Visual Disabilities


Blindness


Legally Blind


Low Vision


Color Blindness


Do you use assistive technology to
overcome a visual disability?

Hearing Disabilities

The web is a visual medium...or is it?


Video, audio, and multimedia content is
becoming more and more common


Captioned audio is unfortunately still
almost nonexistent on the web


Provide transcripts for audio clips


Provide synchronous captioning for
video clips

Motor Disabilities

Spinal cord injury


Lost or damaged limb(s)

Cerebral palsy


Muscular dystrophy

Multiple sclerosis


Spina bifida

Arthritis



Parkinson's

Essential Tremor


Lou Gehrig's Disease

Key Motor Disabilities Concepts
-

1


Users may not be able to use a mouse



Make all functions available from keyboard


Users may not be able to control the
mouse or the keyboard well



Make pages error
-
tolerant (e.g. ask "are
you sure you want to delete this file?")


Do not create small links or moving links

Key Motor Disabilities Concepts
-

2


Voice
-
activated software can replicate
mouse movement, but not as efficiently
as keyboard functionality


Make all functions available from the
keyboard



Users may become fatigued using "puff
-
and
-
sip" or similar technologies



Provide (visible) skip over menus or other
lengthy content

Cognitive Disabilities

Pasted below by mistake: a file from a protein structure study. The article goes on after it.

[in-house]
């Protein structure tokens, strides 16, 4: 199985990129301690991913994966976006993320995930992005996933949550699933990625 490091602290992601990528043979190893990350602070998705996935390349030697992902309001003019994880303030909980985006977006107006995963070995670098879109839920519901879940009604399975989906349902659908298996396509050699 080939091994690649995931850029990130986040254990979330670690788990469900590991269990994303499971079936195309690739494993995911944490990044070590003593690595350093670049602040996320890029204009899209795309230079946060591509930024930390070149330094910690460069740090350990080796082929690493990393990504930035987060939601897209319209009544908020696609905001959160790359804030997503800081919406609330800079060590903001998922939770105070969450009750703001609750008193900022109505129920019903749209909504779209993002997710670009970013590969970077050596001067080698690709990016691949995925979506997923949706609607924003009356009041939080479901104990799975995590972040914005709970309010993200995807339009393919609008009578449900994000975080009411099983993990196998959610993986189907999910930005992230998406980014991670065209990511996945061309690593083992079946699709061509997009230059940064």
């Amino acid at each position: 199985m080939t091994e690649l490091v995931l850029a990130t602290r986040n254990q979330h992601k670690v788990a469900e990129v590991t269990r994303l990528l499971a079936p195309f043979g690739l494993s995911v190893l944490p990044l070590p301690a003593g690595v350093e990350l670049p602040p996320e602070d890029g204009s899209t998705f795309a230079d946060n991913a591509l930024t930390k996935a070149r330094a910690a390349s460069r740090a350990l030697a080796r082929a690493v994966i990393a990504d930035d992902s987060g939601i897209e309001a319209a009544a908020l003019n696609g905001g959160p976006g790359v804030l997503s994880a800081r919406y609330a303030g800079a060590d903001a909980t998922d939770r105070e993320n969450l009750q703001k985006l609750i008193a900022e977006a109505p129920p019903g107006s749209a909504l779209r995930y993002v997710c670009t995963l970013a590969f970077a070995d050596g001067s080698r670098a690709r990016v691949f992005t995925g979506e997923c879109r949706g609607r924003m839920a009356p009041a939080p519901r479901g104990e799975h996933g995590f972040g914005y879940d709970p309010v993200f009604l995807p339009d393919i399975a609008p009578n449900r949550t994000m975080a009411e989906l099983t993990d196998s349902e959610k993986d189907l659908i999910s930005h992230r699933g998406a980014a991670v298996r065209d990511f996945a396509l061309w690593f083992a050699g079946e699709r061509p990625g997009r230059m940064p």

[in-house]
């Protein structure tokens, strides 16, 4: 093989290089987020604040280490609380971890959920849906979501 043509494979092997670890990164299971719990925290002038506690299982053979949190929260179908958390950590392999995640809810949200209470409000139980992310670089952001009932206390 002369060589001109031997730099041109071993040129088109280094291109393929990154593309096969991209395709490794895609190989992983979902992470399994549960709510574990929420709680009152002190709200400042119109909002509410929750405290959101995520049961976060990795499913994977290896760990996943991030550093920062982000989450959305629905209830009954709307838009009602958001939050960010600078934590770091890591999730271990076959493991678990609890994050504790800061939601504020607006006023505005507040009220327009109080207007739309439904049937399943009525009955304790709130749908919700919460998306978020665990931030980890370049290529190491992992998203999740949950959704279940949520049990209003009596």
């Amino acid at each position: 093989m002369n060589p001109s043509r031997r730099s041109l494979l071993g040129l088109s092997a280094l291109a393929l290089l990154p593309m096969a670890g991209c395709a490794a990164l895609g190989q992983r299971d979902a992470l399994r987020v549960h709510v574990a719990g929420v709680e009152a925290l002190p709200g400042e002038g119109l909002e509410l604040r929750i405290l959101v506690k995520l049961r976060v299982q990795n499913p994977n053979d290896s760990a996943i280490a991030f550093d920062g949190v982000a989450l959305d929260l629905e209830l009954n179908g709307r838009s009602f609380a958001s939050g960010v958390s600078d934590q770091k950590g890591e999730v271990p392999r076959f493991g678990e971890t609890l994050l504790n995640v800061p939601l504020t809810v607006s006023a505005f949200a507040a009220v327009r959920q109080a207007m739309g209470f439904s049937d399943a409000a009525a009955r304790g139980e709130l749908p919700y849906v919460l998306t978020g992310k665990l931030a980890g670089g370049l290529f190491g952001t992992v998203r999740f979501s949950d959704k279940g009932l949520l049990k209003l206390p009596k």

Someone with a cognitive disability has
greater difficulty with one or more types
of mental tasks


Learning disabilities


Dyslexia


Attention Deficit Hyperactivity Disorder


Brain injury


Genetic diseases

Degrees of Cognitive Disabilities



Profound cognitive disability


Needs assistance with nearly every aspect
of daily living


Unable to access much web content


Less severe cognitive disabilities
(e.g., minor learning disorder)


May function quite adequately


Able to access well designed web content

Techniques for Effective
Communication
-

1


Keep site navigation simple, clear and
consistent


Create structure in documents adding:



Headings


Bulleted lists


Numbered lists


Definition lists

Techniques for Effective
Communication
-

2


Highlight by changing font, adding style,
or using background (rollover) color


Simplify layouts as much as possible


-

but no simpler


Keep navigational schemes as
consistent as possible

Techniques for Effective
Communication
-

3


Group textual information under logical
headings


Organize information in manageable
"chunks."